DENVER, CO — At 9:30 P.M. on June 18, 1984, Alan Berg — a popular, funny, and combatively left-leaning Denver radio personality — made tragic talk show history when angry listeners stormed his home and shot him to death.
The four irate audience members — Bruce Pierce, David Lane, Robert Jay Mathews, and Richard Scutari — successfully silenced Berg for what they deemed his “transgressions” of being Jewish, liberal, and “anti-white.”
Each killer was associated with The Order, a neo-Nazi splinter group of the Aryan Nations movement — and they had big plans.
The surprise slaughter of Berg was to be the first of a four-part assassination shock wave by The Order. Next up were TV producer Norman Lear, civil rights attorney Morris Dees, and desegregation-ordering Judge Wayne Justice.
To that end, the conspirators had studied Berg’s off-air habits and patterns, and then ambushed the host outside his townhouse.
Bruce Pierce was the gunman. He fired 13 rounds into Berg’s face and body from an illegally converted automatic rifle. Bullet forensics would later lead to the quartet’s capture, but only after a guns-blazing, multi-state FBI manhunt that took The Order by surprise.
For all the killers’ bombastic theorizing about media, government, and society, they somehow never expected that a politically motivated public execution of a celebrity would generate so much federal heat. Go figure.
Robert Jay Mathews, who actually headed The Order, died in a Washington state safe house during a shoot-out that turned explosive. A law-enforcement helicopter dropped illumination flares on the dwelling’s roof and inadvertently ignited hundreds of rounds of ammunition being stored there.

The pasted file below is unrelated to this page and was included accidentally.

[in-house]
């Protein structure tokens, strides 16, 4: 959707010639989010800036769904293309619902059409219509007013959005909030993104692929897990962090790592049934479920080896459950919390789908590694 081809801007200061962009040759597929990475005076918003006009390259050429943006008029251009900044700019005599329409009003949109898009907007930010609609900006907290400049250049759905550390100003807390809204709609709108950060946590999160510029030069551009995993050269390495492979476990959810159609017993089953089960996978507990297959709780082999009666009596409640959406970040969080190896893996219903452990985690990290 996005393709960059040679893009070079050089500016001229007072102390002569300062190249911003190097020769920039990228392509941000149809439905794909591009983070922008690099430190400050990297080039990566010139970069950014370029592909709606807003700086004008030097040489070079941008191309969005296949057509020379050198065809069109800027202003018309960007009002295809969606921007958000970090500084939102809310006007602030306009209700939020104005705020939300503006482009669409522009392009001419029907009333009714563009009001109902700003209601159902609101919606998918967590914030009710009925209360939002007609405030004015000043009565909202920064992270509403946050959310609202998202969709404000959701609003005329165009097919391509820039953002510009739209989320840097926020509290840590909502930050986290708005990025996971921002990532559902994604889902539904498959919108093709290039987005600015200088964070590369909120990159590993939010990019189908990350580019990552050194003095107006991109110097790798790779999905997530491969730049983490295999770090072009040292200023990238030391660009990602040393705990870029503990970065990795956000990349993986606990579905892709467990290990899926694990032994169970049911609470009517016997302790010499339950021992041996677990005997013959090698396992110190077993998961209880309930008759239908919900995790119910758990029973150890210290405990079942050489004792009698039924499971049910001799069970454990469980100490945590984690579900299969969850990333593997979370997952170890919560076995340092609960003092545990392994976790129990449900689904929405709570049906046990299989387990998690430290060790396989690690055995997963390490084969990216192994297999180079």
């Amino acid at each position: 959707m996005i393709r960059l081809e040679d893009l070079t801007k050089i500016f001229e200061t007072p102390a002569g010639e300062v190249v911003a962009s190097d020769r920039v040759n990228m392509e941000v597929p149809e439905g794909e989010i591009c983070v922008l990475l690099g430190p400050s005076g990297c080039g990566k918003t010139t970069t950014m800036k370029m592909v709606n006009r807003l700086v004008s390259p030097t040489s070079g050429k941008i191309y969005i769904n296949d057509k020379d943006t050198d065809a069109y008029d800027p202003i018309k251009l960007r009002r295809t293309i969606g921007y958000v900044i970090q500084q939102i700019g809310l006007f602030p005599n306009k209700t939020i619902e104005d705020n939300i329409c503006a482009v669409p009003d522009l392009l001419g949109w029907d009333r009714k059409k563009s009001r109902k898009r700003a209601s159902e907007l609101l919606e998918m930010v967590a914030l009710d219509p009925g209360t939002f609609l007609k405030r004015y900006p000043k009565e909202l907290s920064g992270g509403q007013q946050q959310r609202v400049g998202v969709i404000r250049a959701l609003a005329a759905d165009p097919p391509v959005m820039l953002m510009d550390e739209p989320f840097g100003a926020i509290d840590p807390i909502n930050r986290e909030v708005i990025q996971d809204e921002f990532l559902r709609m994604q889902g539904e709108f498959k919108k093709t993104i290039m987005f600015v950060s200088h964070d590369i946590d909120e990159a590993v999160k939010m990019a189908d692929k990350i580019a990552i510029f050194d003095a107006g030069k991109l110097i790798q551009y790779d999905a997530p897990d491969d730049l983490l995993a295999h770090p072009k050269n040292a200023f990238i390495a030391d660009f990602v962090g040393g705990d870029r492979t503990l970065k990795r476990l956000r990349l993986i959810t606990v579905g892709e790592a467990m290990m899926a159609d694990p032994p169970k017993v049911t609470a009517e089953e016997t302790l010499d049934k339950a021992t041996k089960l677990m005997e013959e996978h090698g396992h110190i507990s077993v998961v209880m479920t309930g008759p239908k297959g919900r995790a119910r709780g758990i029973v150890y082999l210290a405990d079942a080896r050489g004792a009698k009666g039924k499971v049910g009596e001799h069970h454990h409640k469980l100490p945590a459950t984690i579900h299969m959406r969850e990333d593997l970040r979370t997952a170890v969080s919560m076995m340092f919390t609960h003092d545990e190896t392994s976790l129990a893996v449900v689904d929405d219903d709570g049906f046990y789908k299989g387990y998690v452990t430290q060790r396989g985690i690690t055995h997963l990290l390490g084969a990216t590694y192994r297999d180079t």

Prosecutors brought down Bruce Pierce and David Lane, who had been a regular caller to Berg’s show, by charging them not with homicide, but with violating their target’s civil rights — a federal crime. The state then busted out its biggest guns by charging the killers under the Racketeer Influenced and Corrupt Organizations (RICO) statute.
Lane ended up with 190-year sentence. Pierce got 252 years.
Since his slaying, Alan Berg himself has become a legendary figure, and he continues to live on by way of his ongoing impact on news and entertainment.
As a forerunner of modern “hot button” AM-radio political talk — albeit from the opposing viewpoint of what that’s come to mean — Berg profoundly influenced the likes of Rush Limbaugh, Sean Hannity, and even Howard Stern.
Berg’s murder has also inspired numerous artistic interpretations, including the 1988 thriller Betrayed and Eric Bogosian’s acclaimed one-man show Talk Radio which, also in 1988, Oliver Stone adapted into a powerful film.
It’s impossible to state for sure, of course, what Berg might have said about our present era of shouting personalities, “call out” culture, and frantic attempts to obliterate opposing opinions by any means necessary. Still, it seems reasonable to guess that Alan Berg’s advice for us now would be along the lines of how he lived his life: “Don’t shoot — let’s talk about it.”
Main photo: Alan Berg, The Alan Berg Show/YouTube video [screenshot]